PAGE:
Pony Girl

Foreign Life

BY Joseph MathieuPublished Nov 11, 2015

Before Pony Girl had even released their 2013 debut album, Show Me Your Fears, many of Foreign Life's songs had already been written. Though they were itching to be heard, the tracks would only be unleashed a few years later; now that it's out, Foreign Life is Pony Girl's best work yet — these 14 songs reward the long wait and hard work that went into them.
Lead singer and guitarist Pascal Huot's lyrics pine for a life he aspires to live here, but there is an equal amount of dejection and happiness in these songs by these six multi-instrumentalists. Chalk it up to musical chemistry, but the sextet ably make differing genres sound like one here, making chamber composition "Hamady" and dreamy pop number "Candy" cohere while elsewhere, "Little Life" sounds like the electronics of a spaceship engine and "Theo" has a rollicking rock beat that blends joyful guitar with pensive bass.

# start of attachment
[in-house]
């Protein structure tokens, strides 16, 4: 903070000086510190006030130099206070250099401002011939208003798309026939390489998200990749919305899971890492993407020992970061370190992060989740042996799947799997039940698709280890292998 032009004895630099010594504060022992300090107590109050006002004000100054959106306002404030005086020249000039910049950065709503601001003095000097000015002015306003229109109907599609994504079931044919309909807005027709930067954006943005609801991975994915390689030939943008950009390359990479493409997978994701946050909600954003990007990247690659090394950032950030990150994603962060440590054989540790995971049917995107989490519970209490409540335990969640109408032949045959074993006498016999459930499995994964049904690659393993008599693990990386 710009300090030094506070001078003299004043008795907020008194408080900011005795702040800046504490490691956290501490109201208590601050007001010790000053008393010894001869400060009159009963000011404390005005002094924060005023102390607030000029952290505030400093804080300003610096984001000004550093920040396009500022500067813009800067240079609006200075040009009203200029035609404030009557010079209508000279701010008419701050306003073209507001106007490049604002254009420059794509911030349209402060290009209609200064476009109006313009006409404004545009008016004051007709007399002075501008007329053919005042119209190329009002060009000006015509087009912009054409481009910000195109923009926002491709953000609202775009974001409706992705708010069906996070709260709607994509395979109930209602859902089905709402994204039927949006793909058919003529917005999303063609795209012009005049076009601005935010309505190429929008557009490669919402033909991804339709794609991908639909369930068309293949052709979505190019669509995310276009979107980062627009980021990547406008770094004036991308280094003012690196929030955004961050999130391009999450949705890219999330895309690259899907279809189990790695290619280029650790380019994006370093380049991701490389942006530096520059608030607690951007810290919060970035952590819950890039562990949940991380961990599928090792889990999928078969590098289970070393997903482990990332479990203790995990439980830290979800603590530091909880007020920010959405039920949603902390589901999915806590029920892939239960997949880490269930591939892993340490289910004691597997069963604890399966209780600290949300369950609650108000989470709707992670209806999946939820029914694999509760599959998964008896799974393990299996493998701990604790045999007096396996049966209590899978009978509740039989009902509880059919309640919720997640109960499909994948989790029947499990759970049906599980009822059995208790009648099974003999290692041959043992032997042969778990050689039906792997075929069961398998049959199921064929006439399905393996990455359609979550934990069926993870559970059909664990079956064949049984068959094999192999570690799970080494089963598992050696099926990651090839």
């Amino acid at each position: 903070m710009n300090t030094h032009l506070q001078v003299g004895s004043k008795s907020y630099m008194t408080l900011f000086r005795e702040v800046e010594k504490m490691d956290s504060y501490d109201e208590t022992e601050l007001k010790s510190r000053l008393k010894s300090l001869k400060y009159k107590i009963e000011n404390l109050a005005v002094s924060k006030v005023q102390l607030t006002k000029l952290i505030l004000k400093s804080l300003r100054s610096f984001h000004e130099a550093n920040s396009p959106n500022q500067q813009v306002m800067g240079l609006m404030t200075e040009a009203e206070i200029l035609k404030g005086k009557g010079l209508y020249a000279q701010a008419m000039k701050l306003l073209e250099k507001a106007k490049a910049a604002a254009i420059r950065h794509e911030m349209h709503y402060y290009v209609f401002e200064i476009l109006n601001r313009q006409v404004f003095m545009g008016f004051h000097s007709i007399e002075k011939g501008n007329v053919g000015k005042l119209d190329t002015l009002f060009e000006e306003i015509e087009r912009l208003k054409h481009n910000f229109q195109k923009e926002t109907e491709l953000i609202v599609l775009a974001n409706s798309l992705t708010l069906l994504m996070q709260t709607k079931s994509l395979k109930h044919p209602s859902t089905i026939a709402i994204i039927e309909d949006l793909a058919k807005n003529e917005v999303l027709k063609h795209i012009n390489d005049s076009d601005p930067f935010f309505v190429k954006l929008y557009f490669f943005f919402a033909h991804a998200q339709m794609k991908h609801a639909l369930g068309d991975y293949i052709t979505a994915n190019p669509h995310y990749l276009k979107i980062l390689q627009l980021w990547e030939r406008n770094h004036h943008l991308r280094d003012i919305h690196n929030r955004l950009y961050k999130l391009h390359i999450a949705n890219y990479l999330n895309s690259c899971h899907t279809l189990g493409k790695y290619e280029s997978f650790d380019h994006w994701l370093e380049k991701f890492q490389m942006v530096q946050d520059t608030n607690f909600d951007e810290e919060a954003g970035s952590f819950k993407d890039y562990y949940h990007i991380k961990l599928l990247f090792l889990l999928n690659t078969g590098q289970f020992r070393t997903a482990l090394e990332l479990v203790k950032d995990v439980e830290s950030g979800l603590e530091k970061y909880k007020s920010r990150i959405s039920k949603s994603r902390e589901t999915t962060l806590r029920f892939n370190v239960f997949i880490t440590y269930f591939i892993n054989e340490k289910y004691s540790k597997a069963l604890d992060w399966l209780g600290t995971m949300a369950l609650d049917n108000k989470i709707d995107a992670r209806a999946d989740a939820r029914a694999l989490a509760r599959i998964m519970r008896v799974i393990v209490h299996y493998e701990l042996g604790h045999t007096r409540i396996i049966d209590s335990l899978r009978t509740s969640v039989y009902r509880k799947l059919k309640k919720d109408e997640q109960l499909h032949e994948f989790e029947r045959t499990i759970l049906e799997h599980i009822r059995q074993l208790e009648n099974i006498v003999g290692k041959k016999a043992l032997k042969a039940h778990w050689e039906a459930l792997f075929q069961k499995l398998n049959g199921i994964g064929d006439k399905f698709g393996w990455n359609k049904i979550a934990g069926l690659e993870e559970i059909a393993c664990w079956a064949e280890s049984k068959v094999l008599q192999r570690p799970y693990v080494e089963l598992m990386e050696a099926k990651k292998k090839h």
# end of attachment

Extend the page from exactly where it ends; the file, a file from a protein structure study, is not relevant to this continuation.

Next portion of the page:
The percussion is as surgical as ever and the clarinet as evocative as clarinettist Yolande Laroche's sweet voice, and the addition of Mitch Cousineau's keyboard and piano is downright gorgeous, lit up by the harmonizing male-female vocals that distinguish Pony Girl's examination of art-rock. Foreign Life creates a soundscape that stretches not just across several genres, but several generations too. This is timeless stuff.
(So Sorry)

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